"There will come a time, I know, when people will take delight in one another, when each will be a star to the other, and when each will listen to his fellow as to music. The free people will walk upon the earth, people great in their freedom. They will walk with open hearts, and the heart of each will be pure of envy and greed, and therefore all humankind will be without malice, and there will be nothing to divorce the heart from reason. Then life will be one great service to humanity! His/her figure will be raised to lofty heights-for to free humanity all heights are attainable. Then we shall live in truth and freedom and in beauty, and those will be accounted the best who will the more widely embrace the world with their hearts, and whose love of it will be the profoundest; those will be the best who will be the freest; for in them is the greatest beauty. Then will life be great, and the people will be great who live that life."
-Excerpt from Mother, by Maxim Gorky
Appalachia Rising's second major event, the March on Blair Mountain, was an event unlike any other that I have ever taken part in. It was a tremendous success despite tremendous obstacles. And because it overcame those obstacles, the movement to abolish mountaintop removal, as well as the youth-led climate movement and probably the labor movement in West Virginia, is much, much stronger. I am so looking forward to Appalachia Rising's next big event/campaign!
The March had four demands: preserve Blair Mountain, abolish mountaintop removal, strengthen labor rights, and invest in sustainable job creation for all Appalachian communities. Blair Mountain is where 10,000 coal miners fought in 1921 against the coal operators and their supporters who were severely repressing them as the miners attempted to organize.
What were the obstacles that the MOBM organizers and participants overcame?
-The heat: High temperatures were in the mid- or upper-90's for all six days of the march, and it was humid. On Wednesday, while being shuttled back to our Marmet warehouse headquarters at the end of that day's march, a temperature sign in the town of Madison read "102." But because of a good team of medics and a well-organized water supply operation that moved with us as we marched, as well as nutritious food prepared by Seeds of Peace, only a handful of marchers over the course of the week had to stop marching for medical reasons.
-No places to camp: As of Friday the 3rd before the march started on Monday the 6th, there were definite or near-certain places for us to camp after each day of marching. As of Sunday evening the 5th, the Wednesday and Thursday locations had been withdrawn. On Monday night, after setting up camp at the John Slack State Park in Racine, we were forced to take our tents down and leave at 10 pm or be arrested. And on Tuesday morning, while on the march and after spending Monday night back in our Marmet warehouse, we received a cancellation call from the private campsite we had lined up for that night.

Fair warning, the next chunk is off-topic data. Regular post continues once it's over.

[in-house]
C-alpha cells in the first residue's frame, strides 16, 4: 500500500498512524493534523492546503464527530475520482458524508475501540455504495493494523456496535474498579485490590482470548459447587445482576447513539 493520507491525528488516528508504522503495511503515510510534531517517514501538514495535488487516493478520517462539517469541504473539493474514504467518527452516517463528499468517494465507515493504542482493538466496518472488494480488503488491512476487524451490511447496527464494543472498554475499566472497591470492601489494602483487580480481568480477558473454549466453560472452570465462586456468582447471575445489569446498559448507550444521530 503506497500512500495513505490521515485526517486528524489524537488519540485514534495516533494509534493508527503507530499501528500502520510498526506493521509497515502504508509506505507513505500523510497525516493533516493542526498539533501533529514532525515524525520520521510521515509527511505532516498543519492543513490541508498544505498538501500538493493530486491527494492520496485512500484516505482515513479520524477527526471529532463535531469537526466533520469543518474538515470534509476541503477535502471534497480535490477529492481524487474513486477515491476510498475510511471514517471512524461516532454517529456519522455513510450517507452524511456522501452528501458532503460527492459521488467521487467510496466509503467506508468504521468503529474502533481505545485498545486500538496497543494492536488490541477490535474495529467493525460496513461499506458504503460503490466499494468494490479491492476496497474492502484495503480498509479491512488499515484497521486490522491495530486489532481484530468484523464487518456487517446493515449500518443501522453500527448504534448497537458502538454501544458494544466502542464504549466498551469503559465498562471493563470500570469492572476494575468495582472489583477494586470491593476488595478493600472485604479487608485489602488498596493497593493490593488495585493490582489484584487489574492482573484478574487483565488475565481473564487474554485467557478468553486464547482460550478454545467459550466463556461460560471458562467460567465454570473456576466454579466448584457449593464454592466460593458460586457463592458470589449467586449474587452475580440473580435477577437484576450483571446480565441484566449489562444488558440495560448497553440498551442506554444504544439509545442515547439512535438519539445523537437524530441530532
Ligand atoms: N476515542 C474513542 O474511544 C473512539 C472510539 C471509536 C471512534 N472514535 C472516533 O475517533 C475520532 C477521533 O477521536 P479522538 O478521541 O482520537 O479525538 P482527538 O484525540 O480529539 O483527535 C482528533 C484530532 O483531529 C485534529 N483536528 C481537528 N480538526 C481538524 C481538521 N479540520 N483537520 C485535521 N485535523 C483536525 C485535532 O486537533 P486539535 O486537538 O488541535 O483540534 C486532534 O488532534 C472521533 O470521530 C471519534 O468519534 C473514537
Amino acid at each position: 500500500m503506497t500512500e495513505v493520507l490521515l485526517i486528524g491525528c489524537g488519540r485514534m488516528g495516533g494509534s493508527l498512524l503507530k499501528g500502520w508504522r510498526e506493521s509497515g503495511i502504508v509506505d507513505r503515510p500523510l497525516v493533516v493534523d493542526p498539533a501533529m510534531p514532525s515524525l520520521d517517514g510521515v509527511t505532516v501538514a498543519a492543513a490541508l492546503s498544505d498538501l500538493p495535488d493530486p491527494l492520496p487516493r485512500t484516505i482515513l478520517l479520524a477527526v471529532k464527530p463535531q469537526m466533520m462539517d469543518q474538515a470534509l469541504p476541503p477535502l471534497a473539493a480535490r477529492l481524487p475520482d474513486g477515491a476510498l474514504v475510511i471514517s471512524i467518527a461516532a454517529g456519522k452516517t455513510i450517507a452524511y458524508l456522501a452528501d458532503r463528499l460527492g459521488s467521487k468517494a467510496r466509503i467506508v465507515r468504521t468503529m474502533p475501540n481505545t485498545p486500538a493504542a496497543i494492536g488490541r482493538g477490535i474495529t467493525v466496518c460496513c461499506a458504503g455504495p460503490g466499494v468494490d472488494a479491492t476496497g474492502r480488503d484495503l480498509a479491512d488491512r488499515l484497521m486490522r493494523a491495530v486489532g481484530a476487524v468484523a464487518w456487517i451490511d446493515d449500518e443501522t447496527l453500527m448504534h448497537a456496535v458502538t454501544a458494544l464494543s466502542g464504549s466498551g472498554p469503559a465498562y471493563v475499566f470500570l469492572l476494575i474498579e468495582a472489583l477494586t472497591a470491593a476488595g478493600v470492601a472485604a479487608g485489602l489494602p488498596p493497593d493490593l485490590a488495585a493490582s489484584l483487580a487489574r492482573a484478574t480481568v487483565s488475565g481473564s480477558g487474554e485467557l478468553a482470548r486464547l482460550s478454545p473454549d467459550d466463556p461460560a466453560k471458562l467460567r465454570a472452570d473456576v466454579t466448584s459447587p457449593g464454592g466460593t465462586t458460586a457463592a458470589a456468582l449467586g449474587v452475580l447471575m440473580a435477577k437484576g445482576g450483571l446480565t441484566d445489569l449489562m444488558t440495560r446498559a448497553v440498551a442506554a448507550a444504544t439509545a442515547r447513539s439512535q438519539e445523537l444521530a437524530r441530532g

We ended up sleeping every night except Friday, 200-250 of us, on the floor of the warehouse, getting by using outdoor port-o-potties and two bathrooms with two sinks and no showers. Every day, at the end of the march, we were shuttled back, and every morning we were shuttled forward to the march starting point for that day. As the march kept going deeper into southwest West Virginia, the waiting for everyone to be picked up at the end of the day and to arrive in the morning got longer, three hours by the last day.
There is no question that the power of the coal operators, their power to hire and fire and intimidate, their control of local and state government, their over-a-century-long domination of the West Virginia economy, was the ultimate reason for these cancellations, and for the difficulties march organizers had in finding camping locations despite months of outreach.
-Threats and hostility: On Sunday night about 11 pm we received a call from someone known to the leadership that there was a group of hostile strip miners getting organized to come to our warehouse in Marmet. Everyone was awoken to explain the situation and to move people back from the covered-up plate glass windows in the front of the building. Our security team took various precautions, including putting duct tape over the windows. Then, about an hour later, and much to our collective relief, our contact called us back to let us know that the hostile group had dissipated and was not coming our way.